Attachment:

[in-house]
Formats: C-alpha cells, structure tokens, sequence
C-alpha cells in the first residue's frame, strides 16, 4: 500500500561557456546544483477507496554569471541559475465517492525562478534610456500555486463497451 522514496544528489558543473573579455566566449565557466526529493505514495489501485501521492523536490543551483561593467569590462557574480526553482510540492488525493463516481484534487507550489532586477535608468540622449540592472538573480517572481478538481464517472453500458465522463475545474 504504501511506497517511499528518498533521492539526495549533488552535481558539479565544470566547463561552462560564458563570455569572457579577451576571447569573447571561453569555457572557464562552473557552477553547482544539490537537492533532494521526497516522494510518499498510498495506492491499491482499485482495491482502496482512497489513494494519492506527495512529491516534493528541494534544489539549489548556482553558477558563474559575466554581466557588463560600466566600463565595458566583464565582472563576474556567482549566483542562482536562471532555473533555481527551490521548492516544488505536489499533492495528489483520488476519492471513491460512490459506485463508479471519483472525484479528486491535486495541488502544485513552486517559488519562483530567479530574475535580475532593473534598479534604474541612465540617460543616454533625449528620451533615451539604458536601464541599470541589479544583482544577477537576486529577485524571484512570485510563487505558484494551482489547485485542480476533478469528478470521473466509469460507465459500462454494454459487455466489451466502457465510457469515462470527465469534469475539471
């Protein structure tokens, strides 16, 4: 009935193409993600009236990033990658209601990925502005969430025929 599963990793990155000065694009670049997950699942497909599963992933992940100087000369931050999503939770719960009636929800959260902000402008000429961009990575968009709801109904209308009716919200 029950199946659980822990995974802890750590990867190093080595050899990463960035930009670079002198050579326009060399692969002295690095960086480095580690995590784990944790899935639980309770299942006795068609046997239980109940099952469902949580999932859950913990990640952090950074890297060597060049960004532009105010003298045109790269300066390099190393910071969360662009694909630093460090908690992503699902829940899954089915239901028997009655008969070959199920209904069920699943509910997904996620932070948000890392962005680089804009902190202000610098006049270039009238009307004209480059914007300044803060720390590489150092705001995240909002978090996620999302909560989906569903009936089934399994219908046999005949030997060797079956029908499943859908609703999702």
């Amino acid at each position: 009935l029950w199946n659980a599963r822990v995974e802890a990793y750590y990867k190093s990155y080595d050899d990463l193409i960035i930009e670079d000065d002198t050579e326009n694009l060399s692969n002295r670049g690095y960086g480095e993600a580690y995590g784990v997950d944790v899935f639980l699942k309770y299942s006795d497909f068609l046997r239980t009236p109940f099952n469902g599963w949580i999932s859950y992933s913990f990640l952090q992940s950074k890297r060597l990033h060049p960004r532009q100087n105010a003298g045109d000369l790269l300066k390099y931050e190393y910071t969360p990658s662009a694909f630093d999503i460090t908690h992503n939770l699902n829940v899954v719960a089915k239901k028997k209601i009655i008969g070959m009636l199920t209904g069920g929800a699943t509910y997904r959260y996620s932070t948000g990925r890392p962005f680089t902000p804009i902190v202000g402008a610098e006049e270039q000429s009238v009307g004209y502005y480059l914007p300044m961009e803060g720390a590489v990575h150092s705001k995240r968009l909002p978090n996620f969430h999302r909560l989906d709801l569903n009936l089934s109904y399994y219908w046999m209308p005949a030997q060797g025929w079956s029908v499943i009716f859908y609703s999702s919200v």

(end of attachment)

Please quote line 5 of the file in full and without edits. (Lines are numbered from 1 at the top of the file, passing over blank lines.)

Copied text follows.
């Amino acid at each position: 009935l029950w199946n659980a599963r822990v995974e802890a990793y750590y990867k190093s990155y080595d050899d990463l193409i960035i930009e670079d000065d002198t050579e326009n694009l060399s692969n002295r670049g690095y960086g480095e993600a580690y995590g784990v997950d944790v899935f639980l699942k309770y299942s006795d497909f068609l046997r239980t009236p109940f099952n469902g599963w949580i999932s859950y992933s913990f990640l952090q992940s950074k890297r060597l990033h060049p960004r532009q100087n105010a003298g045109d000369l790269l300066k390099y931050e190393y910071t969360p990658s662009a694909f630093d999503i460090t908690h992503n939770l699902n829940v899954v719960a089915k239901k028997k209601i009655i008969g070959m009636l199920t209904g069920g929800a699943t509910y997904r959260y996620s932070t948000g990925r890392p962005f680089t902000p804009i902190v202000g402008a610098e006049e270039q000429s009238v009307g004209y502005y480059l914007p300044m961009e803060g720390a590489v990575h150092s705001k995240r968009l909002p978090n996620f969430h999302r909560l989906d709801l569903n009936l089934s109904y399994y219908w046999m209308p005949a030997q060797g025929w079956s029908v499943i009716f859908y609703s999702s919200v």